TAX SAVINGS GENERATED BY
NEW YORK’S VOLUNTEER FIRE SERVICE
The Firefighters Association of the State of New York (FASNY) commissioned Resolution Economics (ResEcon), a national firm of economists and policy analysts, to measure the economic value that volunteer firefighters provide to New York residents.
In completing this assignment, ResEcon analyzed both paid and volunteer fire departments throughout the state, excluding New York City. We employed economic models to measure firefighting requirements in each locality, using not only population but also geography, real property, service areas, and local experience. This multi-factor approach improves the accuracy of the calculations in a complex state like New York to account for its varied demographics and geography.
Volunteer firefighters reduce municipal government expenses by eliminating the need to pay for career firefighter wages, benefits and related costs. Volunteer organizations engage in extensive fundraising, which avoids tax levies for purchasing, maintaining, and operating firefighting equipment. Municipalities do not need to spend funds on fire stations with living quarters or other structures, which saves them a full range of annual operating expenses such as administration and utility costs.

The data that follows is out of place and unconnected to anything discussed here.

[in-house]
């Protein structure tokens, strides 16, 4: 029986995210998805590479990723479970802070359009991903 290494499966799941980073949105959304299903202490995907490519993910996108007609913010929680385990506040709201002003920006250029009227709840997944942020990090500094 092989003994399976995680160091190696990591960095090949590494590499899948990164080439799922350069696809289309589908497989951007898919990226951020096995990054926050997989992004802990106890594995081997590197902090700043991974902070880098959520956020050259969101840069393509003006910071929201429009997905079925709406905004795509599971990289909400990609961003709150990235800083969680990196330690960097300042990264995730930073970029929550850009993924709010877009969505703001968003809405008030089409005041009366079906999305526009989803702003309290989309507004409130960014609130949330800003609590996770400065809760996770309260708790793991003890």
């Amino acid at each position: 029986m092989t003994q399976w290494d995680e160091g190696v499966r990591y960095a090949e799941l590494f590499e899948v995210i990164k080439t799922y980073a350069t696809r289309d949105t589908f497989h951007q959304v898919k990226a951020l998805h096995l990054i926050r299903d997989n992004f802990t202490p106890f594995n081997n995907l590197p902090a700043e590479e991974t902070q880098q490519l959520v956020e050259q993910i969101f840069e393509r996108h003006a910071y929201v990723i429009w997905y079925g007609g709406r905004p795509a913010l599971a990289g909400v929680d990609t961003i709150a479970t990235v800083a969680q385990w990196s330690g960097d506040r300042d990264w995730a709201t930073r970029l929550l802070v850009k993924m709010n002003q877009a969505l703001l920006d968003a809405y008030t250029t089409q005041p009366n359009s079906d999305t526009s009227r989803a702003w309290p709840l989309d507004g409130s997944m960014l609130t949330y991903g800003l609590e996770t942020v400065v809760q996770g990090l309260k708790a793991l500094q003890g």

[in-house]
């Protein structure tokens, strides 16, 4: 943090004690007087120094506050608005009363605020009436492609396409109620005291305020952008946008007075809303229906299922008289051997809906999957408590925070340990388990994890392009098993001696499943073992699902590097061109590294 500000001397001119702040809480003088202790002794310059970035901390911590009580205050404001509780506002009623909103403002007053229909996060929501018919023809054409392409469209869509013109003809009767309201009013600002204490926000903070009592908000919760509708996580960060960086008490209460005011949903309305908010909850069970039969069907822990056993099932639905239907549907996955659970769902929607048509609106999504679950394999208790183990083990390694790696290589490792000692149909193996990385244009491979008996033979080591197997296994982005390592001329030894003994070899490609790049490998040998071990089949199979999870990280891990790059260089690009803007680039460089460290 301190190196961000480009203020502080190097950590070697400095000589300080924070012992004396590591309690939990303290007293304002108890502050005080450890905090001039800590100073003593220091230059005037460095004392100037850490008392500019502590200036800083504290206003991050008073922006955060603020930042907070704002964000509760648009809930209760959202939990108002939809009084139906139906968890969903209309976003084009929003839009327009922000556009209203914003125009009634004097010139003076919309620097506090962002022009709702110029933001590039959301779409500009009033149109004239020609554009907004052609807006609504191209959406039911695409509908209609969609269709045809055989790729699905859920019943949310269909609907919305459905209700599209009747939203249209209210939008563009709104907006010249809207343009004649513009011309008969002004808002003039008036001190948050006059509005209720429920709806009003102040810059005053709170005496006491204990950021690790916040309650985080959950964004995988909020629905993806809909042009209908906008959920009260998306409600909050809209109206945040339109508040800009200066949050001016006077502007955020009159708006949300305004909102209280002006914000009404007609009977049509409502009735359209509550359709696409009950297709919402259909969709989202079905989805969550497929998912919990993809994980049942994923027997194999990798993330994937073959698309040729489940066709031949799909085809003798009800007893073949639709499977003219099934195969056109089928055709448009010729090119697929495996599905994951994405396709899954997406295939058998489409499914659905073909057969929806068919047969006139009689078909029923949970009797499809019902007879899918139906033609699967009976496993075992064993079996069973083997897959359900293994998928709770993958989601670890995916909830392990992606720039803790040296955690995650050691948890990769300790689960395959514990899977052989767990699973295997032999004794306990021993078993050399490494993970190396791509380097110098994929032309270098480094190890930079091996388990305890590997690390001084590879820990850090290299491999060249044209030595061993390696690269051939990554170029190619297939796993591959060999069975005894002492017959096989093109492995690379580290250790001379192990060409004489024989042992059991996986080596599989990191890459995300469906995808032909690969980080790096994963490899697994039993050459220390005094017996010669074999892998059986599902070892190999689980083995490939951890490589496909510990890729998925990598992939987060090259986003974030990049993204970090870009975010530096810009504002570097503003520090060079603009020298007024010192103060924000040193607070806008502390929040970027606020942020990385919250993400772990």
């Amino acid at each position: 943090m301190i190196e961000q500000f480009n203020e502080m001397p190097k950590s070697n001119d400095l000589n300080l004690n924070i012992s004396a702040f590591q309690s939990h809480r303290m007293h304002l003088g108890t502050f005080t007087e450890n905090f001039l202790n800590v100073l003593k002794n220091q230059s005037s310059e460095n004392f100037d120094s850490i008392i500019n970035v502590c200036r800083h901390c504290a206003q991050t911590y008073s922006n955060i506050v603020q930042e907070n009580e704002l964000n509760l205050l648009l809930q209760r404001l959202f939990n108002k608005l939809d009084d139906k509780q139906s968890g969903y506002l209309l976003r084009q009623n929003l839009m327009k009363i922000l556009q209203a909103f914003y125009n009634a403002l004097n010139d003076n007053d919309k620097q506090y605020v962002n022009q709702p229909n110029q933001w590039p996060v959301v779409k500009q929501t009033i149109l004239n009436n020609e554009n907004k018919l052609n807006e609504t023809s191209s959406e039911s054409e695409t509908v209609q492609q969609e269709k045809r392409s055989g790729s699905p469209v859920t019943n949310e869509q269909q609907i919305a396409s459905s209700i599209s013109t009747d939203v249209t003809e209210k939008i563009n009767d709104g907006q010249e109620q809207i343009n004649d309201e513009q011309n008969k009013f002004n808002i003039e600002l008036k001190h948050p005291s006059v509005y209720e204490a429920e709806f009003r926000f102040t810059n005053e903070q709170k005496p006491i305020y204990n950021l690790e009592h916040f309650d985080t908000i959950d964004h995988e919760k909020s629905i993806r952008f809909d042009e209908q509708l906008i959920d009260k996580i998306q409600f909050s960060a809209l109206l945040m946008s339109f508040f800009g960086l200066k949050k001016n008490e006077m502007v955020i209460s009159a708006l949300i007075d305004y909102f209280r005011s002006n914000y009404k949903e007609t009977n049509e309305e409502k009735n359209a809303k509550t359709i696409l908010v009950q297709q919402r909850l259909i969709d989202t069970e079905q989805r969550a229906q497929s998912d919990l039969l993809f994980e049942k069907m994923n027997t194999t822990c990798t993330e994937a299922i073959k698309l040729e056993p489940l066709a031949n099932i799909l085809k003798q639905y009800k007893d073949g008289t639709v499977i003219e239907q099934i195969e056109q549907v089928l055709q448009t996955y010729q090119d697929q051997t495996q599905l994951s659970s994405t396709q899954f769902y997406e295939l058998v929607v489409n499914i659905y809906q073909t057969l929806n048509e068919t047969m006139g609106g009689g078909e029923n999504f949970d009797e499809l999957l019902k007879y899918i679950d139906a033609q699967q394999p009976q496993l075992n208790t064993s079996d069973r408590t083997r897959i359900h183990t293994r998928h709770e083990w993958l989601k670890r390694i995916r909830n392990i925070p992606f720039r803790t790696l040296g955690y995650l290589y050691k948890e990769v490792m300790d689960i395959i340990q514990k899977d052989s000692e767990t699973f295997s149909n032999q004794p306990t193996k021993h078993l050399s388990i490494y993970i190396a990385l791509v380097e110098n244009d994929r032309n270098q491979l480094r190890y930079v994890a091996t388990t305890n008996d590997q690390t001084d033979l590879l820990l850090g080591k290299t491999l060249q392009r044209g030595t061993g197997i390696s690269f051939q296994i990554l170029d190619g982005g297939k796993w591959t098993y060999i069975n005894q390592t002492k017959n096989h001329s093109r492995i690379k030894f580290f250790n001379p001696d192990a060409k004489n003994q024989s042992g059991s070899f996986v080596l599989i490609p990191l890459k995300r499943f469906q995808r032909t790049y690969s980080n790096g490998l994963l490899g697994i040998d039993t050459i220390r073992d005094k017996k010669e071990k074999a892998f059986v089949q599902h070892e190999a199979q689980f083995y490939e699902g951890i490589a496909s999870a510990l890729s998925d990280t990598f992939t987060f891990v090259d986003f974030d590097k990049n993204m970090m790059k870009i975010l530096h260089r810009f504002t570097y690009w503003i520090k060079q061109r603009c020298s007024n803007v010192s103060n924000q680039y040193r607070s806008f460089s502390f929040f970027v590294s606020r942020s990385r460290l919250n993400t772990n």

- An additional 31,058 career firefighters would be necessary to go to an all-paid fire service;
- Currently, volunteer firefighters save New York taxpayers $3.8 billion in salaries and benefits alone;
- The annual cost of an all-career fire service (salaries, benefits, operating costs and debt service) would be $4.7 billion;
- In addition, there would be a one-time cost of $8.2 billion to acquire existing stations/structures, vehicles and equipment;
- Approximately 1,500 fire stations would have to be built new or reconstructed;
- Property taxes would rise an average 28.4% statewide.